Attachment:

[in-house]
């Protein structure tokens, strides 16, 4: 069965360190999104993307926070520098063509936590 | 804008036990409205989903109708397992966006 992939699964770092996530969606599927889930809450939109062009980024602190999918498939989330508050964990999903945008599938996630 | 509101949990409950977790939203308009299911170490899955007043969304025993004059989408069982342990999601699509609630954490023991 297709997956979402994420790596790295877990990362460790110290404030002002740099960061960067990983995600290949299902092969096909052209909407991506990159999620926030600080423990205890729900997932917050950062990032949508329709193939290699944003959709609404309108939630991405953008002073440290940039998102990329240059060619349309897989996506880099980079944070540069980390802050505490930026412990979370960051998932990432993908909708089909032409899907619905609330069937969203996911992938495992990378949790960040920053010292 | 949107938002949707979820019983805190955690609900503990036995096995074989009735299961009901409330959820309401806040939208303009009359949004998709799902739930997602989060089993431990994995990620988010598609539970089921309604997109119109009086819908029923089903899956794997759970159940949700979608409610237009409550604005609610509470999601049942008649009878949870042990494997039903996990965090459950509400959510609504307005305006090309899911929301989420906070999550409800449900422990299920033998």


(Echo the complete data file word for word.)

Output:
[in-house]
């Protein structure tokens, strides 16, 4: 069965360190999104993307926070520098063509936590 | 804008036990409205989903109708397992966006 992939699964770092996530969606599927889930809450939109062009980024602190999918498939989330508050964990999903945008599938996630 | 509101949990409950977790939203308009299911170490899955007043969304025993004059989408069982342990999601699509609630954490023991 297709997956979402994420790596790295877990990362460790110290404030002002740099960061960067990983995600290949299902092969096909052209909407991506990159999620926030600080423990205890729900997932917050950062990032949508329709193939290699944003959709609404309108939630991405953008002073440290940039998102990329240059060619349309897989996506880099980079944070540069980390802050505490930026412990979370960051998932990432993908909708089909032409899907619905609330069937969203996911992938495992990378949790960040920053010292 | 949107938002949707979820019983805190955690609900503990036995096995074989009735299961009901409330959820309401806040939208303009009359949004998709799902739930997602989060089993431990994995990620988010598609539970089921309604997109119109009086819908029923089903899956794997759970159940949700979608409610237009409550604005609610509470999601049942008649009878949870042990494997039903996990965090459950509400959510609504307005305006090309899911929301989420906070999550409800449900422990299920033998």